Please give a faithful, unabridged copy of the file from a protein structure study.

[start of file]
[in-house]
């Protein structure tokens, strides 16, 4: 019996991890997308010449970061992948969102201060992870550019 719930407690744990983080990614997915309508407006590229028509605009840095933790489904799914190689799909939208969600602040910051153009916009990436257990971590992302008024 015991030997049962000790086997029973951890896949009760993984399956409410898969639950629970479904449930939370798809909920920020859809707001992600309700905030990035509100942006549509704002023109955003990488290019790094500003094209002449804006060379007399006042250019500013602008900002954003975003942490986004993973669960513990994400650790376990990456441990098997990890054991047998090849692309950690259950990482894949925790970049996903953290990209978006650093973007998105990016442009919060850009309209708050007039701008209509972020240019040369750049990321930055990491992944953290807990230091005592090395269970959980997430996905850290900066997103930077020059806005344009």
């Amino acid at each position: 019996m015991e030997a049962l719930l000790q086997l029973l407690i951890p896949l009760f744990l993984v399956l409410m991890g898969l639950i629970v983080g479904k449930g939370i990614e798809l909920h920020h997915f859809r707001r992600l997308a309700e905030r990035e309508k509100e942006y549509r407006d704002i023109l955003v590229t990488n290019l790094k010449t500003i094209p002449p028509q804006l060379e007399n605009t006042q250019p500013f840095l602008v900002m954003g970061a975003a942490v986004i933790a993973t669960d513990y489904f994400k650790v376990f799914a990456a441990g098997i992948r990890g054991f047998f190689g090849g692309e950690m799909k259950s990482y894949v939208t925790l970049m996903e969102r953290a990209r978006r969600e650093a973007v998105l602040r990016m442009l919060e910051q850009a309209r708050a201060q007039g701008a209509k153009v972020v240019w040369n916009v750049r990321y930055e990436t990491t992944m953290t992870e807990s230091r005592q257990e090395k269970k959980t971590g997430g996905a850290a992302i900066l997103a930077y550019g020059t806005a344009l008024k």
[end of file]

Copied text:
[in-house]
């Protein structure tokens, strides 16, 4: 019996991890997308010449970061992948969102201060992870550019 719930407690744990983080990614997915309508407006590229028509605009840095933790489904799914190689799909939208969600602040910051153009916009990436257990971590992302008024 015991030997049962000790086997029973951890896949009760993984399956409410898969639950629970479904449930939370798809909920920020859809707001992600309700905030990035509100942006549509704002023109955003990488290019790094500003094209002449804006060379007399006042250019500013602008900002954003975003942490986004993973669960513990994400650790376990990456441990098997990890054991047998090849692309950690259950990482894949925790970049996903953290990209978006650093973007998105990016442009919060850009309209708050007039701008209509972020240019040369750049990321930055990491992944953290807990230091005592090395269970959980997430996905850290900066997103930077020059806005344009």
């Amino acid at each position: 019996m015991e030997a049962l719930l000790q086997l029973l407690i951890p896949l009760f744990l993984v399956l409410m991890g898969l639950i629970v983080g479904k449930g939370i990614e798809l909920h920020h997915f859809r707001r992600l997308a309700e905030r990035e309508k509100e942006y549509r407006d704002i023109l955003v590229t990488n290019l790094k010449t500003i094209p002449p028509q804006l060379e007399n605009t006042q250019p500013f840095l602008v900002m954003g970061a975003a942490v986004i933790a993973t669960d513990y489904f994400k650790v376990f799914a990456a441990g098997i992948r990890g054991f047998f190689g090849g692309e950690m799909k259950s990482y894949v939208t925790l970049m996903e969102r953290a990209r978006r969600e650093a973007v998105l602040r990016m442009l919060e910051q850009a309209r708050a201060q007039g701008a209509k153009v972020v240019w040369n916009v750049r990321y930055e990436t990491t992944m953290t992870e807990s230091r005592q257990e090395k269970k959980t971590g997430g996905a850290a992302i900066l997103a930077y550019g020059t806005a344009l008024k």